Laying Hold of Grace

Ever have one of those days (or longer!) when you just can’t seem to get it right? Those times when all your buttons are pushed and all your “stuff” just seems to be oozing out all over the place for the entire world to see? 

If we’re honest, we all have those times. The results may look different on different people, but everyone misses the mark. We all fall short. We all fail. Whether it is as small as a barely perceptible attitude that isn’t kept in check, or as large as falling into some grievous sin—we all need grace. And the amazing thing about God’s grace is that it never fails. It is always available and it always sufficient. We just need to lay hold of it.

I’ve been in one of those seasons where I’ve needed to cling to grace with every fiber of my being. Circumstances have been difficult in many areas of life—to quote the Apostle Paul, I’ve felt “hard pressed on all sides”—but I don’t want to make excuses for my failings. Frankly, there aren’t any. I am absolutely responsible for my attitudes, actions and choices. To clarify, I’m not responsible for the “flaming arrows” the enemy throws at me—and trust me, lately I feel like I’m in the middle of a firestorm!—but I am responsible for what I let in. The grace that forgives me is also sufficient to overcome. But I need to lay hold of it.

And that is the battle. We don’t have to beg or plead for grace—he has already supplied it. He has already declared it to be sufficient. It is already ours through faith. But we need to lay hold of it.

I am so grateful for such an awesome example of grace in the life of David. Though David’s list of sins and failures (while walking in relationship with God, I might add) is longer and more intense than anything most of us will ever experience, David somehow managed to tap into a reality of God’s grace and love that was foreign to just about everyone else living under the Old Covenant. In fact, I would go so far as to say David actually had a New Covenant revelation of God’s grace. As if to underscore this fact, David was the only one throughout the entire Old Testament who ever uttered the words, “I love you, Lord!” I can’t help but believe it was David’s heart revelation of God’s character that—despite the many *ahem* lapses in David’s own character—caused God to call him the man after his own heart.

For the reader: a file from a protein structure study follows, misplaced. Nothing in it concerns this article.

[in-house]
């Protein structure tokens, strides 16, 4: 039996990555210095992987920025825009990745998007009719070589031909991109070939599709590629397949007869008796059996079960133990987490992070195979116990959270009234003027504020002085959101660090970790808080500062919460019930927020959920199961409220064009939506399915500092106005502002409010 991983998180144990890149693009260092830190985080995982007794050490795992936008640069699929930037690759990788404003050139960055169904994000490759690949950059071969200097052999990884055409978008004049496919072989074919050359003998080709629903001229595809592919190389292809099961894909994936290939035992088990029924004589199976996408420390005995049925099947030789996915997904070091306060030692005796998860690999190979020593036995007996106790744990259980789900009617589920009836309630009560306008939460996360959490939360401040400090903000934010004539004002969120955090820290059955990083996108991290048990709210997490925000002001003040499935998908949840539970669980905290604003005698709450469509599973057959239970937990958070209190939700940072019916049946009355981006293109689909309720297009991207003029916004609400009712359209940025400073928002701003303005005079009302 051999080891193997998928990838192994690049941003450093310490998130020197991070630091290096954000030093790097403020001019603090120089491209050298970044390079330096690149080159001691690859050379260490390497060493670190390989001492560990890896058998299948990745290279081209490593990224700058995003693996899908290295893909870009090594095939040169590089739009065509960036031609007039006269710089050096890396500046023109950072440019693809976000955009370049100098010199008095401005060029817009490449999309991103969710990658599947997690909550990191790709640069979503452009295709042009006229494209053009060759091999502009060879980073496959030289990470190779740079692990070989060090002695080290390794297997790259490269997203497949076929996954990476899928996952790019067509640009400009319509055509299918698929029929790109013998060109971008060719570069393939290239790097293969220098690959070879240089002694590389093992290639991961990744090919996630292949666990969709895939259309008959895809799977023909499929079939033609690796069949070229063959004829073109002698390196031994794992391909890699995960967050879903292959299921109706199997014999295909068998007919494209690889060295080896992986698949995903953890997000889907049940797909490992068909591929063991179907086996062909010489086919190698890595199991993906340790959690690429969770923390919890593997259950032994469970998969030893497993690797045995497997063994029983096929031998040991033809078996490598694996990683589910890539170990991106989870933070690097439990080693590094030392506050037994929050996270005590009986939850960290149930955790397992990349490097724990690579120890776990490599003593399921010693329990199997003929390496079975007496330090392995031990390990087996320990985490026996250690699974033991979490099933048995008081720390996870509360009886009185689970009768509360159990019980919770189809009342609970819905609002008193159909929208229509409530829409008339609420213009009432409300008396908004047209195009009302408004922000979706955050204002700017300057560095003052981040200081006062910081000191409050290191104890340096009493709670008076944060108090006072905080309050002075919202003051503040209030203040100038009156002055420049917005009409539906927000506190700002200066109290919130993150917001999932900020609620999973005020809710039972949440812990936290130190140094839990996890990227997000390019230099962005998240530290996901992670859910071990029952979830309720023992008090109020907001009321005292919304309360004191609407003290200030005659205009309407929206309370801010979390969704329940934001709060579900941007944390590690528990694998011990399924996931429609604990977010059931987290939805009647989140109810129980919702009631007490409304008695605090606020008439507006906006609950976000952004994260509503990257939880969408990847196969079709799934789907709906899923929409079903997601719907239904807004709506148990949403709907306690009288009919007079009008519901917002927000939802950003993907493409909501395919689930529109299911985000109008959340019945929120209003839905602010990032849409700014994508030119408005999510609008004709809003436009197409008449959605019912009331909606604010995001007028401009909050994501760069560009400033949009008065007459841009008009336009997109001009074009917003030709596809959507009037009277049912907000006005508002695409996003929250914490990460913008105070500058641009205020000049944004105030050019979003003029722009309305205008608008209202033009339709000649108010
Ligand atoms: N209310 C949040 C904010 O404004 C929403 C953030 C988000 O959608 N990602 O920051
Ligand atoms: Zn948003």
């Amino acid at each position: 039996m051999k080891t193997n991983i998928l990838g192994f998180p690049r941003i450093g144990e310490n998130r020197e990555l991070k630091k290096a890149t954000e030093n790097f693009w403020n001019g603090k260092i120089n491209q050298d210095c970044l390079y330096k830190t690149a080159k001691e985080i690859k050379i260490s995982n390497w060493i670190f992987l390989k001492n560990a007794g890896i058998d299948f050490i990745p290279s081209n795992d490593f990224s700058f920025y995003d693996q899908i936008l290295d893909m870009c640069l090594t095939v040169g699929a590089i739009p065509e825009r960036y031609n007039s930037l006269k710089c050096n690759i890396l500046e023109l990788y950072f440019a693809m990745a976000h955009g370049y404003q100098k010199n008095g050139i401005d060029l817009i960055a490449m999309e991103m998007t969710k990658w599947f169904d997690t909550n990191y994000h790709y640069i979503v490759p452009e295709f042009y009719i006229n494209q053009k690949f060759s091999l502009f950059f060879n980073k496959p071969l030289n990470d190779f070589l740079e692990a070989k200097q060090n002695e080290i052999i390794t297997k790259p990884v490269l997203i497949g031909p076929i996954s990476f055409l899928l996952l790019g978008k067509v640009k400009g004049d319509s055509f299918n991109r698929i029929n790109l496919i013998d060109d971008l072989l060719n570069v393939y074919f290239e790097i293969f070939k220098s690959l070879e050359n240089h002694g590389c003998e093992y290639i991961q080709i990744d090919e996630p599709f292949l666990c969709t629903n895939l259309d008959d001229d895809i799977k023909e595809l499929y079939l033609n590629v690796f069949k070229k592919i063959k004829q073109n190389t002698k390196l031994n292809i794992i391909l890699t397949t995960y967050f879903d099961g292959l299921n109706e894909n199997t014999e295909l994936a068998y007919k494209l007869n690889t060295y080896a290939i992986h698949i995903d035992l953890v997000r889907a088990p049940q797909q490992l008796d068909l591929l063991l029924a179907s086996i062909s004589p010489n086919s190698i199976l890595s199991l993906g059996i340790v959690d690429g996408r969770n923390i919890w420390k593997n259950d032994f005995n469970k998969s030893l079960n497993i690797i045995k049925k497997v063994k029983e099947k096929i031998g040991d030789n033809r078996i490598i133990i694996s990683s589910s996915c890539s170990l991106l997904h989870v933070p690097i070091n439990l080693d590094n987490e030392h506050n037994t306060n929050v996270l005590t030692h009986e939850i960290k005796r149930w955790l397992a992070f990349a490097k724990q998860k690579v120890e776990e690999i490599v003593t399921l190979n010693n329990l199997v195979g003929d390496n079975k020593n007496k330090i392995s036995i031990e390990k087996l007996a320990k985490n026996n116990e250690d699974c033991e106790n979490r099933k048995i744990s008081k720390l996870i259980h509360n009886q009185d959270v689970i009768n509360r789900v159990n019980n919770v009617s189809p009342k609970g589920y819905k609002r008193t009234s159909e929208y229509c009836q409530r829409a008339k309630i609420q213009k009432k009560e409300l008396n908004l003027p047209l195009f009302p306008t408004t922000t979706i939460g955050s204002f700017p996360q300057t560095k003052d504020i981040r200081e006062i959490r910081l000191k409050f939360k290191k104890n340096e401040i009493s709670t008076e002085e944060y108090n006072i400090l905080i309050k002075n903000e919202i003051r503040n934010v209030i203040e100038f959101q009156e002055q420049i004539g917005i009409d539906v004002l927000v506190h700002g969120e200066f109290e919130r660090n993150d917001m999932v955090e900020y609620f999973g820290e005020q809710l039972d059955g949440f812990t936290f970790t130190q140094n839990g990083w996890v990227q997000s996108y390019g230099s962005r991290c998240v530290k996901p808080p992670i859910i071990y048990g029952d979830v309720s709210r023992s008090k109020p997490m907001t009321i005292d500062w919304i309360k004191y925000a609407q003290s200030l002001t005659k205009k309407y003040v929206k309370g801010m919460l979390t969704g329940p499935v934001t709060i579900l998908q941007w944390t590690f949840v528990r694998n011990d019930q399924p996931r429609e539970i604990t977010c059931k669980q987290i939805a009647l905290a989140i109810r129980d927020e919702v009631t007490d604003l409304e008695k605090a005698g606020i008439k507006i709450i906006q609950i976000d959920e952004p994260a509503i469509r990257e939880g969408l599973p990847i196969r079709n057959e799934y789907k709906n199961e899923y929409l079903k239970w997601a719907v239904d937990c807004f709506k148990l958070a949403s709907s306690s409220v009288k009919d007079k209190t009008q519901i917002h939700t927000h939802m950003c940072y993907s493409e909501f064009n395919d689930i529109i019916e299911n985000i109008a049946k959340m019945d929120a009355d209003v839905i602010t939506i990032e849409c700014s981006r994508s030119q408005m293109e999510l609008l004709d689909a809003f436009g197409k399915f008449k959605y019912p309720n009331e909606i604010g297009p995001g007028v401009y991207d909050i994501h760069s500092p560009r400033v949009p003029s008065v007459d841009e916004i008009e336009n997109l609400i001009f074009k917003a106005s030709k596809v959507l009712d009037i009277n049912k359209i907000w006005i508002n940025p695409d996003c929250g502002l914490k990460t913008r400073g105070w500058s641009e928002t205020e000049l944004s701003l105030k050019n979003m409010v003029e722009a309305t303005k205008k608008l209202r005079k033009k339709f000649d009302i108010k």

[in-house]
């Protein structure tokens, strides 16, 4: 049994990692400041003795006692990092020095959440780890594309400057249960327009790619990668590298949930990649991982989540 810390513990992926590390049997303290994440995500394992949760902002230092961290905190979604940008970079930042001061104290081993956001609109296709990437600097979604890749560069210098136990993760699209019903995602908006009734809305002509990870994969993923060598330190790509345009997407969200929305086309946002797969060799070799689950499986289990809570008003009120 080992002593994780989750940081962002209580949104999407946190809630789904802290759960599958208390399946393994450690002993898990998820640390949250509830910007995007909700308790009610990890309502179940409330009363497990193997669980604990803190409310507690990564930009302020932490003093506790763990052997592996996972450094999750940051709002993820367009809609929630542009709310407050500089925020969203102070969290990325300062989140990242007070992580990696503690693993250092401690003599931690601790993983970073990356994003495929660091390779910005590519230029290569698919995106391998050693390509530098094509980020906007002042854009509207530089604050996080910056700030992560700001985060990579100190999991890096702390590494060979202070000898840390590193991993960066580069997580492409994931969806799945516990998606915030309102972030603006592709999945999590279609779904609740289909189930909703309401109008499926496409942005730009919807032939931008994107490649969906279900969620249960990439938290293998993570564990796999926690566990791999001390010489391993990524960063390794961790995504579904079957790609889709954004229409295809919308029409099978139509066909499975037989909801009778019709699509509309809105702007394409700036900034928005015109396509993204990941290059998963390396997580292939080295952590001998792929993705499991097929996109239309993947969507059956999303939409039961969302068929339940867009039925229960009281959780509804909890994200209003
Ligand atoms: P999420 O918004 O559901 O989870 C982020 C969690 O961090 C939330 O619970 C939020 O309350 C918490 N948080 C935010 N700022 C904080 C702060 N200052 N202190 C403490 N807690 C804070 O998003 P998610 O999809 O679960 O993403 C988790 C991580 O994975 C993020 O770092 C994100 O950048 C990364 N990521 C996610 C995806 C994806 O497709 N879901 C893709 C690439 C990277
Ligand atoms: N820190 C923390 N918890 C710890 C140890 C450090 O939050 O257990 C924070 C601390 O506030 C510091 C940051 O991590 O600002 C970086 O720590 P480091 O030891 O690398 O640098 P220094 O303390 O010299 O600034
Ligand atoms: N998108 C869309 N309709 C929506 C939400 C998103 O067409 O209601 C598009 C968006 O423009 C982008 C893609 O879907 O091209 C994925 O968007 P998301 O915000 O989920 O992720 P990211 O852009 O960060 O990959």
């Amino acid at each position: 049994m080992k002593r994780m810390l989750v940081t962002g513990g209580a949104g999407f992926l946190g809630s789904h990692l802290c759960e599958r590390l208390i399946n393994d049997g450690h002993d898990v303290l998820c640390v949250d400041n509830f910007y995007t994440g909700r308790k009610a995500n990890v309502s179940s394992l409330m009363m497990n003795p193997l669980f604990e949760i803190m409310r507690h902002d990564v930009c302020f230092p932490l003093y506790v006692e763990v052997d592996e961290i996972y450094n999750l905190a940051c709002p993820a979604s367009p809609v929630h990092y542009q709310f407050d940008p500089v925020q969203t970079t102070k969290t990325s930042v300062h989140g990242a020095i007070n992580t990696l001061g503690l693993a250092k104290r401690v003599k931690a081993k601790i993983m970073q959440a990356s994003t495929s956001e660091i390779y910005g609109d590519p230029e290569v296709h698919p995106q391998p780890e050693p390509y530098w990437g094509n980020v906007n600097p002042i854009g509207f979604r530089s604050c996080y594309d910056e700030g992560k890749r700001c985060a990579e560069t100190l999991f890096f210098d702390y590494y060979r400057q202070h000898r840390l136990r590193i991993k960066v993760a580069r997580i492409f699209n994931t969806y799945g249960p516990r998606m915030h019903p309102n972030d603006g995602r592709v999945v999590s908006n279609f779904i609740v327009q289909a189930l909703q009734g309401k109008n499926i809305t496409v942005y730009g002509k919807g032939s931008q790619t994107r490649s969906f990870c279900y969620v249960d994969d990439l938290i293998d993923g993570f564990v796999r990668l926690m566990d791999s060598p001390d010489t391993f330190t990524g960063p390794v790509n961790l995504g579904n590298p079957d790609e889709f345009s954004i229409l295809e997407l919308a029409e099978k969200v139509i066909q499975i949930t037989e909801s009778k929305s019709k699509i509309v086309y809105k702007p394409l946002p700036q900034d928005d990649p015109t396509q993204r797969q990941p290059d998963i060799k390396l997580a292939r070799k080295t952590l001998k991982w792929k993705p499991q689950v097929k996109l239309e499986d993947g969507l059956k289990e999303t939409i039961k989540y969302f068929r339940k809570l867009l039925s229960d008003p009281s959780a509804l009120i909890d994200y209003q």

Believe me, I am not advocating large mess ups as a way to experience the depths of God’s grace. Neither did Paul when he addressed this topic in his letter to the Romans (see Rom.6:1). There are consequences for our actions and David paid a heavy price for many of his. While God, in his mercy, may choose to deliver us from the consequences (or at least the full consequences) of many of our actions, he is under no obligation to do so. But that isn’t the point. The point is this—our mistakes never need to keep us from God’s grace. We just need to lay hold of it. Intimacy with God never has been, and never will be, based on performance. Never. Ever.

The gifts and calling of God are irrevocable (Rom 11:29). He never changes his mind about us. Before he ever called my name he knew every single bone-headed thing I’d ever do and he called me anyway. Men may disqualify me based on how they perceive my actions, but he never disqualifies me. He will always use me right where I am at—the second I turn to him and lay hold of grace.

Long ago I realized that the single greatest revelation I have apprehended in my relationship with Jesus, is the deep and abiding knowledge of an unconditional love that beckons me to run to him in my weaknesses and failures, rather than away from him in shame and regret. Sometimes it takes me awhile to forgive myself for my foolishness, but he never keeps me at arms distance until I get my act together. He is never—yes, that’s right, I said never—“grieved” or even disappointed by my failures. In fact, often the things I see as failures, he simply sees as progress. He has already paid the price for my all my fallibility—it is finished!!! To be disappointed in me, he would have to be surprised. He’s not. If he is saddened, it is because of the effect poor choices have on me and those around me. He is saddened when I settle for being less than all he created me to be. And he is saddened when I suffer needlessly by failing to lay hold of what it cost him so dearly to purchase.

I am convinced that when he looks at me—most of the time—he is not even remotely sad, but rather very, very glad. Even when I have acted like a complete fool! When I have had “one of those days”—or even much worse—if I run back into the arms of grace he simply uses those times as building blocks to teach me to grow in the knowledge of him. He uses those times to teach me to lay hold of grace.

Like David, I’m after his heart. I’m after him. Hell hates that. The flaming arrows will come. Some of them will hit. Sometimes I won’t respond well. Sometimes I’ll blow it. Sometimes I may even blow it badly. But I’m laying hold of grace.

And he’s glad.

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